December 5, 2007

Straightforward not simple

Kirsten's biographer on what "The Professor" brings to the India coaching job
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Kirsten: 'A professor of cricket' © Getty Images

Describing people as uncomplicated or straightforward is, more often than not, interpreted as a euphemism for "simple", or even, heaven forbid, "simple". In Gary Kirsten's case, that could not be further from the truth.

His brief hesitation in accepting the post as head coach of Team India may have been interpreted as a lack of confidence following rumours that some senior players were unsure of the appropriateness of his appointment. Instead, it was an affirmation of the confidence that he has in his ability to interact with everyone, not just cricket people.

The difference between Kirsten and most other people handed such a high-profile job is that he never applied for it - he was invited for an interview and then offered the post. He was never tempted by money, prestige or power. In fact, he treats them with disdain. Well, certainly prestige and power, if not the cash with which he can provide a comfortable life for wife Deborah and sons Joshua (four) and James (three months).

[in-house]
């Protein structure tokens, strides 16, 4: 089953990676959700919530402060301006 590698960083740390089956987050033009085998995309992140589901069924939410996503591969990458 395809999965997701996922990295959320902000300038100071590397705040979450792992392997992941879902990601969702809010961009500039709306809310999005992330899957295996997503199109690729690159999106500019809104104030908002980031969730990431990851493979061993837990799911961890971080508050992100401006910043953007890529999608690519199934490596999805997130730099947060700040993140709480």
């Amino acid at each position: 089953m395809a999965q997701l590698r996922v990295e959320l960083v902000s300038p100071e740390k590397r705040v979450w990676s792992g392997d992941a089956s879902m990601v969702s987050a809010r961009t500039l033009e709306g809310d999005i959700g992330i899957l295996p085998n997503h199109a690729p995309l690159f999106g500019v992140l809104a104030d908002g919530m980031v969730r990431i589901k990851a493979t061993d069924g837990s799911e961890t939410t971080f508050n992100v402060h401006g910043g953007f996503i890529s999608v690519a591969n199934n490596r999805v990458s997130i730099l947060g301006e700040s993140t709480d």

If Kirsten had discovered any truth in the stories of malcontent among India's nationally contracted players, he would not have accepted the job. "The players are more important than the coach or the administrators and if they aren't happy with the working conditions or the staff then there's no point carrying on," he said. Kirsten's meeting with Test captain Anil Kumble two weeks ago was a great success, and Kumble's immediate predecessor, Rahul Dravid, was another whose support Kirsten could count upon, as Dravid's comments in Kirsten's 2004 autobiography prove.

"In a lot of ways I saw myself in him, in the sense that he was always more a stable, solid player than a flashy one. His ability to score runs for South Africa in difficult times amazed me. He showed that he was a genuinely big player, someone who could score big. In both Test and one-day cricket he was always developing. Every time you played against Gary in a new series, he was a better player than last time around," said Dravid. "I always remember him as a very tough competitor and someone who made the very best of his abilities."